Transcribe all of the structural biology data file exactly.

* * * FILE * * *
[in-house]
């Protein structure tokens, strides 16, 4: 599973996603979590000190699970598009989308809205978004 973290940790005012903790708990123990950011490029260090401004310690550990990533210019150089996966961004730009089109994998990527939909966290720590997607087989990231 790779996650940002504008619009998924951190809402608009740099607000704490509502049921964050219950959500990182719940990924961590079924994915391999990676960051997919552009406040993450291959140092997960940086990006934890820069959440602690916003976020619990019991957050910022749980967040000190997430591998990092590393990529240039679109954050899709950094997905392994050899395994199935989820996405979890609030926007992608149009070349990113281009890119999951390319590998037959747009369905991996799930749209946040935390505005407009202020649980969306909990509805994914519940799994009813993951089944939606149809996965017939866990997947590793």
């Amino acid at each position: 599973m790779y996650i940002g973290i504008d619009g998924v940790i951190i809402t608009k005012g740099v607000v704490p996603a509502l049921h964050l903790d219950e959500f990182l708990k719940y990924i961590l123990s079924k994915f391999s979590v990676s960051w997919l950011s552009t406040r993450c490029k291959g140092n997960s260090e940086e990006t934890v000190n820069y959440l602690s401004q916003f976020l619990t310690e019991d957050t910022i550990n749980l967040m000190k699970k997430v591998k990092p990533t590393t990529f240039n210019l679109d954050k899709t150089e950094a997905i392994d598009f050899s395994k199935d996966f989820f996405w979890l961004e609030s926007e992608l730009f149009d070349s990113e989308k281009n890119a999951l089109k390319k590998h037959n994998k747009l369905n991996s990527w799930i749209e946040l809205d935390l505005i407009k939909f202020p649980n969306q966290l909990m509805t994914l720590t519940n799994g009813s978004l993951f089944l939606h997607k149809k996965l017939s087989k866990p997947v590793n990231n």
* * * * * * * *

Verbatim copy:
[in-house]
């Protein structure tokens, strides 16, 4: 599973996603979590000190699970598009989308809205978004 973290940790005012903790708990123990950011490029260090401004310690550990990533210019150089996966961004730009089109994998990527939909966290720590997607087989990231 790779996650940002504008619009998924951190809402608009740099607000704490509502049921964050219950959500990182719940990924961590079924994915391999990676960051997919552009406040993450291959140092997960940086990006934890820069959440602690916003976020619990019991957050910022749980967040000190997430591998990092590393990529240039679109954050899709950094997905392994050899395994199935989820996405979890609030926007992608149009070349990113281009890119999951390319590998037959747009369905991996799930749209946040935390505005407009202020649980969306909990509805994914519940799994009813993951089944939606149809996965017939866990997947590793």
């Amino acid at each position: 599973m790779y996650i940002g973290i504008d619009g998924v940790i951190i809402t608009k005012g740099v607000v704490p996603a509502l049921h964050l903790d219950e959500f990182l708990k719940y990924i961590l123990s079924k994915f391999s979590v990676s960051w997919l950011s552009t406040r993450c490029k291959g140092n997960s260090e940086e990006t934890v000190n820069y959440l602690s401004q916003f976020l619990t310690e019991d957050t910022i550990n749980l967040m000190k699970k997430v591998k990092p990533t590393t990529f240039n210019l679109d954050k899709t150089e950094a997905i392994d598009f050899s395994k199935d996966f989820f996405w979890l961004e609030s926007e992608l730009f149009d070349s990113e989308k281009n890119a999951l089109k390319k590998h037959n994998k747009l369905n991996s990527w799930i749209e946040l809205d935390l505005i407009k939909f202020p649980n969306q966290l909990m509805t994914l720590t519940n799994g009813s978004l993951f089944l939606h997607k149809k996965l017939s087989k866990p997947v590793n990231n």